# Is $|X|$ always a random variable given that $X$ is one? [closed]

Is it true that $$|X|$$ is always a random variable given that $$X$$ is a random variable?

• What is your definition of a random variable? Also, what exactly do you not understand here? Why is this question of interest to you? Commented Nov 13, 2020 at 15:59

There is nothing random about the absolute value function, it is completely deterministic. Taking a variable $$u$$ and applying the absolute value function $$|\cdot|$$ to get the output $$w$$, that is $$w = |u|$$, the output $$w$$ is non-random.
However, the output of a function of a random variable $$X$$ is random, but that comes from the "randomness" of the random variable, not the function itself (which is completely deterministic). So if we take a random variable $$X$$, apply the absolute value function $$|\cdot|$$ to get the output $$Y$$, that is $$Y = |X|$$, the output $$Y$$ is random. Why? Because it is a function of a random variable.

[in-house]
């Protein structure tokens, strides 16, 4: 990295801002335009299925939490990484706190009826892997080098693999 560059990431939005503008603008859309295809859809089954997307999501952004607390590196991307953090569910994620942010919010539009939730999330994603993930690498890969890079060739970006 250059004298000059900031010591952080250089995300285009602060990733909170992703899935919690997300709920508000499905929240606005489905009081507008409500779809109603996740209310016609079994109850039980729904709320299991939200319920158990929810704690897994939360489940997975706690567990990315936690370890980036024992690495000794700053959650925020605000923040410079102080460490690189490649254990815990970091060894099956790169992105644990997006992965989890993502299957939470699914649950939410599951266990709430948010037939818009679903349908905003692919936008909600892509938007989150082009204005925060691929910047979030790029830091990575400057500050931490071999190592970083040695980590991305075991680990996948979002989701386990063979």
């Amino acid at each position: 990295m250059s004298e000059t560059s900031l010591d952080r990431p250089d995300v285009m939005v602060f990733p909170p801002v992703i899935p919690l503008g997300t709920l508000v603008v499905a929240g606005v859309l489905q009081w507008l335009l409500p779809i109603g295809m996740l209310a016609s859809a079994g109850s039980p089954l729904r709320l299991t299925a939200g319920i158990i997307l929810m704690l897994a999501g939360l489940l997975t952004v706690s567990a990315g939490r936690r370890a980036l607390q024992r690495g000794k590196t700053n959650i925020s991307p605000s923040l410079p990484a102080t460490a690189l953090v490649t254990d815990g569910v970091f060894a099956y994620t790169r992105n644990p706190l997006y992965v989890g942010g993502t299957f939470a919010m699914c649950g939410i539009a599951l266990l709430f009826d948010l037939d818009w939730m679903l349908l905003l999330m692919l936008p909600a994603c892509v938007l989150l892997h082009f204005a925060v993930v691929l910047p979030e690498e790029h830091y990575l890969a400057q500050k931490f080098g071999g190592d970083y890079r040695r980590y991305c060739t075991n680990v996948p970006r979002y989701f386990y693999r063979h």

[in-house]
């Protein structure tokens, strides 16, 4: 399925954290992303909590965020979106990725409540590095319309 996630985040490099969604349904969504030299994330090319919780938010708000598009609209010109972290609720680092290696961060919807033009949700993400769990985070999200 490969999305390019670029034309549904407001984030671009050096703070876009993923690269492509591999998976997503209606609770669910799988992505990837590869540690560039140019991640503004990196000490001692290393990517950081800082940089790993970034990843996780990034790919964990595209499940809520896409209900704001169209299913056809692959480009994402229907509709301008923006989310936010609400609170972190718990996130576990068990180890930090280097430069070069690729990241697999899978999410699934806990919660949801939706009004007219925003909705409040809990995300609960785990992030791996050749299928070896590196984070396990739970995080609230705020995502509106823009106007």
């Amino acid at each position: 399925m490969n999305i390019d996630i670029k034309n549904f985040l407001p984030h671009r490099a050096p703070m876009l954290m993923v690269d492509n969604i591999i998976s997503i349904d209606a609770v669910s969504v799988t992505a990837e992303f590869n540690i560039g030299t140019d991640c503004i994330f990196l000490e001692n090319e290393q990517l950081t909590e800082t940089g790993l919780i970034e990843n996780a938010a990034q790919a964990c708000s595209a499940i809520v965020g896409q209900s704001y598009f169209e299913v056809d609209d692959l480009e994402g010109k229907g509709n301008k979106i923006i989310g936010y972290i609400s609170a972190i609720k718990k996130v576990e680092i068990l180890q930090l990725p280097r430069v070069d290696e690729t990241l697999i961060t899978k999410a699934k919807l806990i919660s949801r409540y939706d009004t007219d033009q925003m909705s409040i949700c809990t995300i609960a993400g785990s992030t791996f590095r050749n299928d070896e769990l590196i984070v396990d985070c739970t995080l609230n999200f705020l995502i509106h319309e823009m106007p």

A random variable is a measurable quantity of our choice. For example, we can say X is a random variable that represents outcome of a dice roll. Similarly we can say Y is a random variable representing if the outcome of a dice roll is even. Its all about what you want to measure. As long as X is measurable Y=|X| is also a random variable measuring some other quantity (in this case absolute value of what X measures).
Roughly saying, if you consider a variable $$X$$ such that $$\Pr\{X=x\}=\begin{cases}1&,\quad x=y\\0&,\quad x\ne y\end{cases}$$ then yes, the statement is true, unless counterexamples such as $$\Pr\{X=1\}=\Pr\{X=-1\}=0.5$$ exist.